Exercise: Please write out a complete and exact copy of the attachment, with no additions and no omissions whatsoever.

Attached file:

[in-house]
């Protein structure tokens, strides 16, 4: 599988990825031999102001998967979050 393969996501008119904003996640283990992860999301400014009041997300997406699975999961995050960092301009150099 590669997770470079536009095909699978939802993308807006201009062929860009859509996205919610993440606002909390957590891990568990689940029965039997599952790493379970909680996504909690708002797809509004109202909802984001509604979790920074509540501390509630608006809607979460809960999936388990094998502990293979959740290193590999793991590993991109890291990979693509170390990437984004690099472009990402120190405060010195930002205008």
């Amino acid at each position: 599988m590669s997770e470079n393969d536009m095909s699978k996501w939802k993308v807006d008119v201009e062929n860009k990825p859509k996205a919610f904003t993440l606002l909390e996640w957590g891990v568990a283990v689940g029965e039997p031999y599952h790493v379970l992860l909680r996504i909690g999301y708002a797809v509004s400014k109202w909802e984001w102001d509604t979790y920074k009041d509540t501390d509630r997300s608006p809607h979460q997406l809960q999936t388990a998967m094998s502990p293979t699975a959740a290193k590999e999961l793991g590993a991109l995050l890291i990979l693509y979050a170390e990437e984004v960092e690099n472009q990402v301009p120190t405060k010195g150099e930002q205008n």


[in-house]
């Protein structure tokens, strides 16, 4: 599988990825031999102001998967979050 393969996501008119904003996640283990992860999301400014009041997300997406699975999961995050960092301009150099 590669997770470079536009095909699978939802993308807006201009062929860009859509996205919610993440606002909390957590891990568990689940029965039997599952790493379970909680996504909690708002797809509004109202909802984001509604979790920074509540501390509630608006809607979460809960999936388990094998502990293979959740290193590999793991590993991109890291990979693509170390990437984004690099472009990402120190405060010195930002205008």
């Amino acid at each position: 599988m590669s997770e470079n393969d536009m095909s699978k996501w939802k993308v807006d008119v201009e062929n860009k990825p859509k996205a919610f904003t993440l606002l909390e996640w957590g891990v568990a283990v689940g029965e039997p031999y599952h790493v379970l992860l909680r996504i909690g999301y708002a797809v509004s400014k109202w909802e984001w102001d509604t979790y920074k009041d509540t501390d509630r997300s608006p809607h979460q997406l809960q999936t388990a998967m094998s502990p293979t699975a959740a290193k590999e999961l793991g590993a991109l995050l890291i990979l693509y979050a170390e990437e984004v960092e690099n472009q990402v301009p120190t405060k010195g150099e930002q205008n």